Jenson Button took his fifth victory of the season with a masterful drive at the Monaco Grand Prix. Team-mate Rubens Barrichello finished in second earning the Brawn GP’s second straight one-two sweep.
Ferrari had one of its best results of the year so far, with Kimi Raikkonen and Felipe Massa taking in third and fourth positions respectively. The pace of the F60 during the Monaco Grand Prix was impressive, with Massa setting the fastest lap around the tight and twisty street circuit.
As for Brawn GP’s main championship contender Red Bull Racing, this race slipped away from them. Firstly, Sebastian Vettel was unable to benefit from the light fuel load in qualifying, as he was impended by the Williams of Nico Rosberg. Secondly, the young German was struggling with his super-soft Bridgestones, meaning he was losing grip and track position. This led to a crash at Ste Devote on lap 15 as he tried to regain lost ground following his pit stop. As a small consolation, team-mate Mark Webber did get to the chequered flag though it was only for fifth.
Nico Rosberg drove a solid race in the Williams to sixth, ahead of Renault’s Fernando Alonso. Toro Rosso’s Sebastien Bourdais took the final point for eighth, just edging out Giancarlo Fisichella’s Force India after a race-long fight.
Despite Button dominating this race, it wasn’t a classic Grand Prix. Yes, the championship leader has match the record of Nigel Mansell and Michael Schumacher in winning five races, thereby extending his points lead in the drivers’ standings. But in terms of racing spectacle at the 67th running of the Monaco Grand Prix, it lacked excitement.
The only change in the top ten positions in the opening laps was when Rubens Barrichello made the perfect getaway off third on the grid. Any concerns that the KERS assist Ferrari of Kimi Raikkonen might get by pole sitter Jenson Button down into the first corner vanished as the five red lights went out.
Sebastian Vettel gave chase in the Red Bull but was unable to catch the leading trio, no thanks to the super soft tyres losing its performance edge after a few laps. Sensing the opportunity behind the gripless Vettel, Ferrari’s Felipe Massa attempted to pass his rival into Nouvelle chicane on lap six.
But the Brazilian was caught out by the early braking from the young German and was forced to take the escape route to avoid making contact. Massa backed off to let Vettel by – or risk taking a penalty for gaining a position after cutting a corner – but that allowed the opportunistic Nico Rosberg to slip by.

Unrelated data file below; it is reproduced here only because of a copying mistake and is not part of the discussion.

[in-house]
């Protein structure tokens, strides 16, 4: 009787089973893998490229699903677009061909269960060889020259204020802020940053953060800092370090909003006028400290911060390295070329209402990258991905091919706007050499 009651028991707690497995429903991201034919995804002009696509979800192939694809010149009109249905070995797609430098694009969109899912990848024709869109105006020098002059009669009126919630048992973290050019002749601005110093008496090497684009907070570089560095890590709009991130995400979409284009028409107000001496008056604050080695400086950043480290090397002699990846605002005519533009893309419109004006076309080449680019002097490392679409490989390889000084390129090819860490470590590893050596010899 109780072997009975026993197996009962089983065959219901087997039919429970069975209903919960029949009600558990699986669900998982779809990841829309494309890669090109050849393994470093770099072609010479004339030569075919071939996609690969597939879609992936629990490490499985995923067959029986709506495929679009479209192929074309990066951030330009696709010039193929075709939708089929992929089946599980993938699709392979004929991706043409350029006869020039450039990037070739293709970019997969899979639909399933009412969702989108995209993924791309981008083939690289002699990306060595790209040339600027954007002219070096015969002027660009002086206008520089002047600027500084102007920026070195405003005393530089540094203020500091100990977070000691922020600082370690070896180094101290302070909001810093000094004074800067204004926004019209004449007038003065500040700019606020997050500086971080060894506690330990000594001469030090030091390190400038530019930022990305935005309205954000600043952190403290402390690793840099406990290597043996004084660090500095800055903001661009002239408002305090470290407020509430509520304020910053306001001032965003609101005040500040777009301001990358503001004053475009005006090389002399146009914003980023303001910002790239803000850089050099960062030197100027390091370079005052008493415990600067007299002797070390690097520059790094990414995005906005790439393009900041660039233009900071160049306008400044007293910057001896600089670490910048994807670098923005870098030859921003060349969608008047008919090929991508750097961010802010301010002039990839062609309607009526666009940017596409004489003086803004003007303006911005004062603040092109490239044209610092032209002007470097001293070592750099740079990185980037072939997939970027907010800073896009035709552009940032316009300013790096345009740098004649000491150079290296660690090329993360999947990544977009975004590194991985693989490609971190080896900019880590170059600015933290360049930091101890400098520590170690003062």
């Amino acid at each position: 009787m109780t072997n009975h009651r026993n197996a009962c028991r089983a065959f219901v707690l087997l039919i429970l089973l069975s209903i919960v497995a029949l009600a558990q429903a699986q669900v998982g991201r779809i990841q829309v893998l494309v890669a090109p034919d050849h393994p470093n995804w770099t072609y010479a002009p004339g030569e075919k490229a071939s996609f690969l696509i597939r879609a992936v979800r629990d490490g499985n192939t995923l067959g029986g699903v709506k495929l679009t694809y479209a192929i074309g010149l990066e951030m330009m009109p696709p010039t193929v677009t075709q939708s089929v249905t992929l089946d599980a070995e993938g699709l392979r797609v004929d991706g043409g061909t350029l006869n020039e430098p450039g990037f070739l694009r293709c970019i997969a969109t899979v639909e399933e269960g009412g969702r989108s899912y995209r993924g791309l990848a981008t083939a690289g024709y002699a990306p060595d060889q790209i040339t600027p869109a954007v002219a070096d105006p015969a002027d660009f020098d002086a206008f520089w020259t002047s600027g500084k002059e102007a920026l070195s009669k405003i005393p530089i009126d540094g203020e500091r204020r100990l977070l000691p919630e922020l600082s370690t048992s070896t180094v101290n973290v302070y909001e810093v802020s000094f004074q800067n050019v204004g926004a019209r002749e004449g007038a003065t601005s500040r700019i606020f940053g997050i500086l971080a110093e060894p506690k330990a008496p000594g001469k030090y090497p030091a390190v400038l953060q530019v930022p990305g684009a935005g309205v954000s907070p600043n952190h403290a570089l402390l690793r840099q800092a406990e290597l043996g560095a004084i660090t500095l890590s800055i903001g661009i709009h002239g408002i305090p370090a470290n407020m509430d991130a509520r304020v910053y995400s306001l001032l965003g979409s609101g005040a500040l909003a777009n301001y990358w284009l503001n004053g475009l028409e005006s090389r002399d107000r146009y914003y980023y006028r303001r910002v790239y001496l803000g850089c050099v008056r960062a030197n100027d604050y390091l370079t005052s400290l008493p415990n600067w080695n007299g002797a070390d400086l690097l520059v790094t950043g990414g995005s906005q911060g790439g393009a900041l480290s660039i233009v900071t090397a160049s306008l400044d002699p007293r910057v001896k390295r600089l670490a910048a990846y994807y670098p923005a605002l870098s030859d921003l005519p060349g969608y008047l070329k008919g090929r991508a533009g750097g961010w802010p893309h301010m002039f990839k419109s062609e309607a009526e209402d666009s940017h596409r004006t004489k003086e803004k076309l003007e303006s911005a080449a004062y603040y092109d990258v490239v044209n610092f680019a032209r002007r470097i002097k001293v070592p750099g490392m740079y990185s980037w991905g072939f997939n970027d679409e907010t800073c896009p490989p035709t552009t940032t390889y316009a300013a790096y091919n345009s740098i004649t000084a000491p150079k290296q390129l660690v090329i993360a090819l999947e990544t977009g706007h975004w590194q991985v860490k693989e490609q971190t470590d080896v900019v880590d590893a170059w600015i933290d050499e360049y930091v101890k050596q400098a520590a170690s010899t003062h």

Even though Vettel made an earlier than expected pit stop to replace the worn out Bridgestone, his race came to a premature end after crashing at Ste Dévote. This tricky first corner also caught out Toro Rosso’s Sebastien Buemi, who misjudged his braking point and ran into the back of Nelson Piquet Jr. The Renault driver was forced to retire with heavy rear-end damage.
McLaren’s Heikki Kovalainen was another driver to hit the barriers after losing control of his car in the Swimming Pool complex – in a similar style to Massa in qualifying – only this time it was harder! It lost him seventh place. Team-mate Lewis Hamilton had a difficult race started from the back but came home in a respectable twelfth position despite damaging his front wing after a brush with Nick Heidfeld’s BMW Sauber in the early part of the race.
Kazuki Nakajima was set to complete the top ten finishers in the Williams until he slid into the Mirabeau barrier with one lap to go. That position went to Toyota’s Timo Glock, who started this race in the pit lane after a change in the set-up to improve the car.
Even with the changes to Glock’s car, both Toyota and the BMW Saubers had a poor weekend in Monte Carlo. The cars simply lacked speed or balance around the twisty street circuit.
As for Button, this was the perfect result for himself and the team. This victory in Monte Carlo stretches his points lead to 51, with team-mate Barrichello 16 points behind. Jenson’s only mistake during the weekend was after the race, when he parked his BGP-001 in the pits instead of the start/finish straight!
In a remarkable display of fitness, he jogged all the way to the podium like the triathlon runner he is. It proved to be a light relief after an intense 78 laps around the streets of the Principality.
In addition, it wasn’t just the driver that showed exceptional longevity but his engine as well. The Mercedes V8 in Jenson’s car was the same one he’d used in the last two Grands Prix, meaning he’d won three races on the trot with the same engine. Remarkable.
Race results from the Monaco Grand Prix, 78 laps:
1. Button Brawn GP-Mercedes 1h40:44.282
2. Barrichello Brawn GP-Mercedes +7.666
3. Raikkonen Ferrari +13.443
4. Massa Ferrari +15.110
5. Webber Red Bull-Renault +15.730
6. Rosberg Williams-Toyota +33.586
7. Alonso Renault +37.839
8. Bourdais Toro Rosso-Ferrari +1:03.142
9. Fisichella Force India-Mercedes +1:05.040
10. Glock Toyota +1 lap
11. Heidfeld BMW Sauber +1 lap
12. Hamilton McLaren-Mercedes +1 lap
13. Trulli Toyota +1 lap
14. Sutil Force India-Mercedes +1 lap
15. Nakajima Williams-Toyota +2 laps
Fastest lap: Massa, 1:15.154
Kovalainen McLaren-Mercedes 52 laps
Kubica BMW Sauber 31 laps
Vettel Red Bull-Renault 16 laps
Piquet Renault 11 laps
Buemi Toro Rosso-Ferrari 11 laps
World Championship standings, round 6:
1. Button 51
2. Barrichello 35
3. Vettel 23
4. Webber 19.5
5. Trulli 14.5
6. Glock 12
7. Alonso 11
8. Raikkonen 9
9. Hamilton 9
10. Massa 8
11. Rosberg 7.5
12. Heidfeld 6
13. Kovalainen 4
14. Buemi 3
15. Bourdais 2
1. Brawn GP-Mercedes 86
2. Red Bull-Renault 42.5
3. Toyota 26.5
4. Ferrari 17
5. McLaren-Mercedes 13
6. Renault 11
7. Williams-Toyota 7.5
8. BMW Sauber 6
9. Toro Rosso-Ferrari 5
Next race: Turkish Grand Prix, Istanbul. June 5-7.